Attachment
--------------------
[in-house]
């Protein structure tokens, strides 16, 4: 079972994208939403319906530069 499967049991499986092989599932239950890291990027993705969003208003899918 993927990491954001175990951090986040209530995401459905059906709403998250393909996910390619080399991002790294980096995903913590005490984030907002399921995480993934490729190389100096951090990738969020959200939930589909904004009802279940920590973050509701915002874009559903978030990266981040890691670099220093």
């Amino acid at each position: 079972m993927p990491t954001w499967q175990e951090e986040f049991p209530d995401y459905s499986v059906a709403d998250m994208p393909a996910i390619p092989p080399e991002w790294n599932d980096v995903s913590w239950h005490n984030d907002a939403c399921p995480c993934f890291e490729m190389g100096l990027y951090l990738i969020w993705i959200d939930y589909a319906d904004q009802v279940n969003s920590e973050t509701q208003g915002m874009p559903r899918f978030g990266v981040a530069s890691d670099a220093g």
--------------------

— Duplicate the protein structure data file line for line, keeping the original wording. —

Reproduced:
[in-house]
């Protein structure tokens, strides 16, 4: 079972994208939403319906530069 499967049991499986092989599932239950890291990027993705969003208003899918 993927990491954001175990951090986040209530995401459905059906709403998250393909996910390619080399991002790294980096995903913590005490984030907002399921995480993934490729190389100096951090990738969020959200939930589909904004009802279940920590973050509701915002874009559903978030990266981040890691670099220093």
């Amino acid at each position: 079972m993927p990491t954001w499967q175990e951090e986040f049991p209530d995401y459905s499986v059906a709403d998250m994208p393909a996910i390619p092989p080399e991002w790294n599932d980096v995903s913590w239950h005490n984030d907002a939403c399921p995480c993934f890291e490729m190389g100096l990027y951090l990738i969020w993705i959200d939930y589909a319906d904004q009802v279940n969003s920590e973050t509701q208003g915002m874009p559903r899918f978030g990266v981040a530069s890691d670099a220093g």